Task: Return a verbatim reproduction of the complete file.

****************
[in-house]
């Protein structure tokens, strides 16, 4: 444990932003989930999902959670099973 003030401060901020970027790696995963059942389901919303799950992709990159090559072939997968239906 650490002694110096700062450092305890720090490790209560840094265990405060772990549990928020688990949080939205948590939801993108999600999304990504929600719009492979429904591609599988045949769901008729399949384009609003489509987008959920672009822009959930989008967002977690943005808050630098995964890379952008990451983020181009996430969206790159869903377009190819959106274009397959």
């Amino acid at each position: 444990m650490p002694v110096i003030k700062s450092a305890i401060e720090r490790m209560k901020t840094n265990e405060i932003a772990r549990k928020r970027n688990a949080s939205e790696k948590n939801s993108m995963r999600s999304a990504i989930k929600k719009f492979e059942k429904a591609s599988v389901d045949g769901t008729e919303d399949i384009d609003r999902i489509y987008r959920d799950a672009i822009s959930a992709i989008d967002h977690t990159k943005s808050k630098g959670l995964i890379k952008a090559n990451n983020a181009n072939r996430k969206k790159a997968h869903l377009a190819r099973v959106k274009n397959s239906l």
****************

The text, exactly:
[in-house]
């Protein structure tokens, strides 16, 4: 444990932003989930999902959670099973 003030401060901020970027790696995963059942389901919303799950992709990159090559072939997968239906 650490002694110096700062450092305890720090490790209560840094265990405060772990549990928020688990949080939205948590939801993108999600999304990504929600719009492979429904591609599988045949769901008729399949384009609003489509987008959920672009822009959930989008967002977690943005808050630098995964890379952008990451983020181009996430969206790159869903377009190819959106274009397959």
């Amino acid at each position: 444990m650490p002694v110096i003030k700062s450092a305890i401060e720090r490790m209560k901020t840094n265990e405060i932003a772990r549990k928020r970027n688990a949080s939205e790696k948590n939801s993108m995963r999600s999304a990504i989930k929600k719009f492979e059942k429904a591609s599988v389901d045949g769901t008729e919303d399949i384009d609003r999902i489509y987008r959920d799950a672009i822009s959930a992709i989008d967002h977690t990159k943005s808050k630098g959670l995964i890379k952008a090559n990451n983020a181009n072939r996430k969206k790159a997968h869903l377009a190819r099973v959106k274009n397959s239906l």